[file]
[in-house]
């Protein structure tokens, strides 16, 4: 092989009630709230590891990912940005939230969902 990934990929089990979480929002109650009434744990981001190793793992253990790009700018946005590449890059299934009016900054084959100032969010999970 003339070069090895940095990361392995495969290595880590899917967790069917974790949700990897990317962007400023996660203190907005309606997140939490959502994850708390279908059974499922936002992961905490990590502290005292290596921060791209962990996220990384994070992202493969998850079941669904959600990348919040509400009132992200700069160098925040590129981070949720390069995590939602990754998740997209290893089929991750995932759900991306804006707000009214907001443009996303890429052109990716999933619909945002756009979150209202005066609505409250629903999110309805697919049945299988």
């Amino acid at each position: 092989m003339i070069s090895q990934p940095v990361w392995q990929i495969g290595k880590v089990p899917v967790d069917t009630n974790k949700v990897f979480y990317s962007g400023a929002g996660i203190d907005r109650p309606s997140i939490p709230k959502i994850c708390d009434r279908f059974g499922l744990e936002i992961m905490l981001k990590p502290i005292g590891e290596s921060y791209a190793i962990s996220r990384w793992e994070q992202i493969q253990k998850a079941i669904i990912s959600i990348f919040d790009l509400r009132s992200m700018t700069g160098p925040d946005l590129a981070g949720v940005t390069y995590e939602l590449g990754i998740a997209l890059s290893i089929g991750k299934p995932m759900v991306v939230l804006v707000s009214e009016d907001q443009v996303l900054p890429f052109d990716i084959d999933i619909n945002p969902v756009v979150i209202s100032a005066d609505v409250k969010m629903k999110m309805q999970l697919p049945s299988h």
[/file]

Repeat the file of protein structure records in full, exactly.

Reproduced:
[in-house]
């Protein structure tokens, strides 16, 4: 092989009630709230590891990912940005939230969902 990934990929089990979480929002109650009434744990981001190793793992253990790009700018946005590449890059299934009016900054084959100032969010999970 003339070069090895940095990361392995495969290595880590899917967790069917974790949700990897990317962007400023996660203190907005309606997140939490959502994850708390279908059974499922936002992961905490990590502290005292290596921060791209962990996220990384994070992202493969998850079941669904959600990348919040509400009132992200700069160098925040590129981070949720390069995590939602990754998740997209290893089929991750995932759900991306804006707000009214907001443009996303890429052109990716999933619909945002756009979150209202005066609505409250629903999110309805697919049945299988």
């Amino acid at each position: 092989m003339i070069s090895q990934p940095v990361w392995q990929i495969g290595k880590v089990p899917v967790d069917t009630n974790k949700v990897f979480y990317s962007g400023a929002g996660i203190d907005r109650p309606s997140i939490p709230k959502i994850c708390d009434r279908f059974g499922l744990e936002i992961m905490l981001k990590p502290i005292g590891e290596s921060y791209a190793i962990s996220r990384w793992e994070q992202i493969q253990k998850a079941i669904i990912s959600i990348f919040d790009l509400r009132s992200m700018t700069g160098p925040d946005l590129a981070g949720v940005t390069y995590e939602l590449g990754i998740a997209l890059s290893i089929g991750k299934p995932m759900v991306v939230l804006v707000s009214e009016d907001q443009v996303l900054p890429f052109d990716i084959d999933i619909n945002p969902v756009v979150i209202s100032a005066d609505v409250k969010m629903k999110m309805q999970l697919p049945s299988h």